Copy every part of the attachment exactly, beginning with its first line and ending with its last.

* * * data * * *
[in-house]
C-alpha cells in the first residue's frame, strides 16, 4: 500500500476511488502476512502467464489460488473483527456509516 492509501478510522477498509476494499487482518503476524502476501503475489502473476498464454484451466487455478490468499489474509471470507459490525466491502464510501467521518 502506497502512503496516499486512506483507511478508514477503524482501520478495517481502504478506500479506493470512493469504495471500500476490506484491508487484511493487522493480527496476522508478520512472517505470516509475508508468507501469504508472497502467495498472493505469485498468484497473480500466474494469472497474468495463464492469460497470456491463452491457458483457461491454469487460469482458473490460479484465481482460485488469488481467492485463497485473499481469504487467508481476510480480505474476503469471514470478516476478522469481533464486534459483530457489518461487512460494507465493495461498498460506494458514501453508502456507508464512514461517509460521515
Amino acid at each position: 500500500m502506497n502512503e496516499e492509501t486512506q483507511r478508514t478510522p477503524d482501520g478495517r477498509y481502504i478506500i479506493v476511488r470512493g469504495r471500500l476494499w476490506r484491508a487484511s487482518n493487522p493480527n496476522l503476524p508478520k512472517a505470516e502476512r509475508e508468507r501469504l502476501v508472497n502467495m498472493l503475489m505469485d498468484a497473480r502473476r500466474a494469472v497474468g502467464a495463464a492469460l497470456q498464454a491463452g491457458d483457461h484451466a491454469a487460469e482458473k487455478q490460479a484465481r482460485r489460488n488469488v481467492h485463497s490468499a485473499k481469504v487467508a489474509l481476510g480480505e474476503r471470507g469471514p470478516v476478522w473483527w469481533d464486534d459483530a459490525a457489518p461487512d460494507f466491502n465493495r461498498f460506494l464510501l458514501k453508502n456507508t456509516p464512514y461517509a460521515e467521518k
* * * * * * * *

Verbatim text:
[in-house]
C-alpha cells in the first residue's frame, strides 16, 4: 500500500476511488502476512502467464489460488473483527456509516 492509501478510522477498509476494499487482518503476524502476501503475489502473476498464454484451466487455478490468499489474509471470507459490525466491502464510501467521518 502506497502512503496516499486512506483507511478508514477503524482501520478495517481502504478506500479506493470512493469504495471500500476490506484491508487484511493487522493480527496476522508478520512472517505470516509475508508468507501469504508472497502467495498472493505469485498468484497473480500466474494469472497474468495463464492469460497470456491463452491457458483457461491454469487460469482458473490460479484465481482460485488469488481467492485463497485473499481469504487467508481476510480480505474476503469471514470478516476478522469481533464486534459483530457489518461487512460494507465493495461498498460506494458514501453508502456507508464512514461517509460521515
Amino acid at each position: 500500500m502506497n502512503e496516499e492509501t486512506q483507511r478508514t478510522p477503524d482501520g478495517r477498509y481502504i478506500i479506493v476511488r470512493g469504495r471500500l476494499w476490506r484491508a487484511s487482518n493487522p493480527n496476522l503476524p508478520k512472517a505470516e502476512r509475508e508468507r501469504l502476501v508472497n502467495m498472493l503475489m505469485d498468484a497473480r502473476r500466474a494469472v497474468g502467464a495463464a492469460l497470456q498464454a491463452g491457458d483457461h484451466a491454469a487460469e482458473k487455478q490460479a484465481r482460485r489460488n488469488v481467492h485463497s490468499a485473499k481469504v487467508a489474509l481476510g480480505e474476503r471470507g469471514p470478516v476478522w473483527w469481533d464486534d459483530a459490525a457489518p461487512d460494507f466491502n465493495r461498498f460506494l464510501l458514501k453508502n456507508t456509516p464512514y461517509a460521515e467521518k